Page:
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Although one of the most common causes of arm and breast pain is lymphedema, there are many other causes, including noncyclical breast pain, pain associated with menstrual cycles, and problems caused by swollen armpits. The breasts are the primary source of pain in most of these problems, which then travels to the arm and surrounding areas. A variety of treatments are available depending on the diagnosis, which should be made by a medical professional. This type of pain is typically not listed as a cancer symptom, but patients should report pain and discomfort in that particular area to a healthcare professional.
Lymphedema is an abundance of lymphatic fluid that typically causes swelling in the arms as well as other body parts. There are a number of causes for it, including certain types of breast surgery. The most common symptom is swelling associated with pain and sensitivity in the arms and surrounding areas. Treatment varies, depending on the initial cause of the disorder and may involve draining the affected location, using compression bandages, or taking antibiotics in cases caused by infection. In less severe cases, the arm and breast pain resolves itself early during treatment.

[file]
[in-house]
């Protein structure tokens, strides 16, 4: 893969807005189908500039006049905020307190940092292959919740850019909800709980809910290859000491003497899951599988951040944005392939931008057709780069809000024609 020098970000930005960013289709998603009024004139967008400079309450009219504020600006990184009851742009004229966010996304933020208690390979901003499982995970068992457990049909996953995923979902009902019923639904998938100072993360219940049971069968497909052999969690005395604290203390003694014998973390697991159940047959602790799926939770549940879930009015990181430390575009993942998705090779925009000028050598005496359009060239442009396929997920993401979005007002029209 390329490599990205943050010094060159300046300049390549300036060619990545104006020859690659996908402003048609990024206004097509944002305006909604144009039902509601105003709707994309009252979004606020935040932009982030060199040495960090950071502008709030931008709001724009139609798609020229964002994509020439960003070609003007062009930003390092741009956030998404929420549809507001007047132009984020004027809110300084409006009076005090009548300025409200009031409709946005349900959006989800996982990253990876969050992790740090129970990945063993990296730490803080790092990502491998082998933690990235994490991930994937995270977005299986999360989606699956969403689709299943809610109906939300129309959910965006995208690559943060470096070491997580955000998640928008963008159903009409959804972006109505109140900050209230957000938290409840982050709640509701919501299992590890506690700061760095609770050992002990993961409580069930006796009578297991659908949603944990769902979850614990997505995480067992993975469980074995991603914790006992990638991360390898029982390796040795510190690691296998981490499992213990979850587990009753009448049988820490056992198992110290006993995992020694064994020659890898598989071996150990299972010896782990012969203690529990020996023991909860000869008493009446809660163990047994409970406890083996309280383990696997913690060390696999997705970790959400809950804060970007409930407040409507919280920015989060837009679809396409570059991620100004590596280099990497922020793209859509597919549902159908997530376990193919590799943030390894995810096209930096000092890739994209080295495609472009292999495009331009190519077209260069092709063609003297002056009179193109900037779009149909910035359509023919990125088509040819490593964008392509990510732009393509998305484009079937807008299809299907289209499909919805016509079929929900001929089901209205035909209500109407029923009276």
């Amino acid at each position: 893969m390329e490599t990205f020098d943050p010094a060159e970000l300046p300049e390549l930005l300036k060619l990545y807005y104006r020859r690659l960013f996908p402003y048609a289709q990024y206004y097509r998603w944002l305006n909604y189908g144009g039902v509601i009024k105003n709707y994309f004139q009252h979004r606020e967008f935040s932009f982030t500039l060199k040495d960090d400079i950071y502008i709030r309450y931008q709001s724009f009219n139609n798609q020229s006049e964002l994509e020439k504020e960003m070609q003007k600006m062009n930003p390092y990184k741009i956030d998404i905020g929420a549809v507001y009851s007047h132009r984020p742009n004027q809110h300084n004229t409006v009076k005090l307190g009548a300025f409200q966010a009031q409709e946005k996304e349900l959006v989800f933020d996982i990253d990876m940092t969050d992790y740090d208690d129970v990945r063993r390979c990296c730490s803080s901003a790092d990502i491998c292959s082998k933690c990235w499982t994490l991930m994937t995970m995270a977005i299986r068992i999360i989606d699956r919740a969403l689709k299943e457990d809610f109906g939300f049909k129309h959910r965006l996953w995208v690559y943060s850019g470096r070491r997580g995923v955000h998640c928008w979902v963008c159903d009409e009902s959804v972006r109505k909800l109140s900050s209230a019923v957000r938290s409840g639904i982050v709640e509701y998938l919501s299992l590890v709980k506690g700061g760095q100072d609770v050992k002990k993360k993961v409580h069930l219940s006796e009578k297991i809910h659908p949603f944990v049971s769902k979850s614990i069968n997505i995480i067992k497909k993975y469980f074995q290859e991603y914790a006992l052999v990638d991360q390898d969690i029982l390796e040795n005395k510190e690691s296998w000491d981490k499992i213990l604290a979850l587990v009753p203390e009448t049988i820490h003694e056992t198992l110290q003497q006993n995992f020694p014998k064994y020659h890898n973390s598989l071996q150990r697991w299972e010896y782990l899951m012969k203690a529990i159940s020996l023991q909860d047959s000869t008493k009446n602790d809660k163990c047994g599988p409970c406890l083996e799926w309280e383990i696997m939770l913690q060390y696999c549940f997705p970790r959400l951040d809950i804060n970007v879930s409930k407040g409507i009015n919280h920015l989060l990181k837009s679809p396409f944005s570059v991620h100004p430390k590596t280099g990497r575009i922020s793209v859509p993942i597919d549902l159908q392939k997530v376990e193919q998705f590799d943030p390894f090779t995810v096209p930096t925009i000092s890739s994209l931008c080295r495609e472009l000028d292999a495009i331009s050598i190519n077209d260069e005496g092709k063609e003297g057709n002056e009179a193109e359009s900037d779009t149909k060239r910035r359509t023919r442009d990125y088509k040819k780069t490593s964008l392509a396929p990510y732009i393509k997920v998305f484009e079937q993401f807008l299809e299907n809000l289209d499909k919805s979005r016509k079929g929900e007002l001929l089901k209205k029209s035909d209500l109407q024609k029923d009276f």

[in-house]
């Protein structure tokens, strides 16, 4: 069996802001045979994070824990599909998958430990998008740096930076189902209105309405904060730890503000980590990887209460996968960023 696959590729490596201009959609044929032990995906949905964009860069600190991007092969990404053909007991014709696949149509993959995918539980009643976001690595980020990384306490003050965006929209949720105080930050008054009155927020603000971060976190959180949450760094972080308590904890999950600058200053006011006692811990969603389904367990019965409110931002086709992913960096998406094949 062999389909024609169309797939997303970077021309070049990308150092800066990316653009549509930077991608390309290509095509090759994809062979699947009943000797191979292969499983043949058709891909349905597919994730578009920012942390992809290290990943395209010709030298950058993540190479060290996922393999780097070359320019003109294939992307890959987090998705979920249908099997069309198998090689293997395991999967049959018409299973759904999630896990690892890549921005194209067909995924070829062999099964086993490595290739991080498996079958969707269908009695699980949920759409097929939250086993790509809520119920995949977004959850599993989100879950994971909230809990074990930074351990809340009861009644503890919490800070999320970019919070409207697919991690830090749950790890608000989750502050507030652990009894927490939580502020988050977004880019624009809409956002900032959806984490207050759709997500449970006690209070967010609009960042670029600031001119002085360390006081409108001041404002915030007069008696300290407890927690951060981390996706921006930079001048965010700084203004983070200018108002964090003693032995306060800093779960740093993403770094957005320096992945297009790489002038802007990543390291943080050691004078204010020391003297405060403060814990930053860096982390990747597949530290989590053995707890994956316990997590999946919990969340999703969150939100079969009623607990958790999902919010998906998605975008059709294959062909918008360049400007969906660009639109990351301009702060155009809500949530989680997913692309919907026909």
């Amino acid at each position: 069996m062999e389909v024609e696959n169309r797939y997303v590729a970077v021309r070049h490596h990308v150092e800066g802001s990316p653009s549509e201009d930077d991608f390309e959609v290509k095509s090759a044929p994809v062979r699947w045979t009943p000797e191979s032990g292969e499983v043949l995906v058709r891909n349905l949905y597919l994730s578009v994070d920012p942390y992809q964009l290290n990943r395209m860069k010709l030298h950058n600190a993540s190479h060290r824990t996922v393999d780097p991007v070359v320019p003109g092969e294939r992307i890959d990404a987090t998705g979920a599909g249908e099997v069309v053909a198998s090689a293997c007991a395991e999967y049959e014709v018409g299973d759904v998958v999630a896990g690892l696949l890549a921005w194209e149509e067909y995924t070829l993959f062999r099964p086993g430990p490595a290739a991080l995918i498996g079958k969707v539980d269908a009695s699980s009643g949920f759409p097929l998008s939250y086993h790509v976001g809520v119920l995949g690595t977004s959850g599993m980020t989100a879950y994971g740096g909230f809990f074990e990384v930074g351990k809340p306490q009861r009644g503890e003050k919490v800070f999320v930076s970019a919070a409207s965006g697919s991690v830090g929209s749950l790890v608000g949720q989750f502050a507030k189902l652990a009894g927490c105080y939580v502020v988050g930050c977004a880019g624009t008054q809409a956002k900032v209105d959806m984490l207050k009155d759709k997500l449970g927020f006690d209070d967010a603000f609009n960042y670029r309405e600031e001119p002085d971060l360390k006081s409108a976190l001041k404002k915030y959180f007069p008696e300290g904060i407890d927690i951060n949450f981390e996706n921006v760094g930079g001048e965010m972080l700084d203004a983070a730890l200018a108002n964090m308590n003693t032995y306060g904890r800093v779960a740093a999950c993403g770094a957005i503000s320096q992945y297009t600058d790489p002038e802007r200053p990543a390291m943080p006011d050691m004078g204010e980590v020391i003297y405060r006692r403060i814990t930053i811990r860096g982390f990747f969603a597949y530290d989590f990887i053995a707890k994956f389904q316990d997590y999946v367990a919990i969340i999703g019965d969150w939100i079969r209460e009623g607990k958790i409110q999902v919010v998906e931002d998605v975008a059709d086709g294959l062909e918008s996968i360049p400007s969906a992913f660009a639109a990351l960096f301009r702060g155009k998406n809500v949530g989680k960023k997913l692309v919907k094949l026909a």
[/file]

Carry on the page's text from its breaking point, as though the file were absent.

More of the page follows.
A non-cyclical condition can sometimes originate in muscles and joints causing arm and breast pain. These symptoms are unrelated to the menstrual cycle. A medical professional usually diagnoses the problem with a physical examination and review of the individual's medical history. Anti-inflammatory drugs are typically prescribed if the pain does not subside on its own.
The change of hormones before and during the menstrual cycle can also cause pain, but this discomfort is primarily located under the arm due to the pain experienced throughout the breasts. This pain is often accompanied by other symptoms, such as cramping, bloating, and other aches and pains. This condition is cyclical and can usually be treated with over-the-counter medications.
Swollen armpits are usually caused by an infection of the lymph nodes in this particular area, which can cause pain and may affect other areas of the body if the infection spreads. Antibiotics usually treat a bacterial infection and will gradually reduce discomfort. Swelling usually requires medical attention to determine that the lymph nodes are the cause. Another cause that could attribute to the swelling in the underarms and be relatively more hazardous is blood cancer, which, due to its severity, can be difficult to treat. Abnormal swelling, pain, or discomfort should be reported immediately in order to receive an early diagnosis.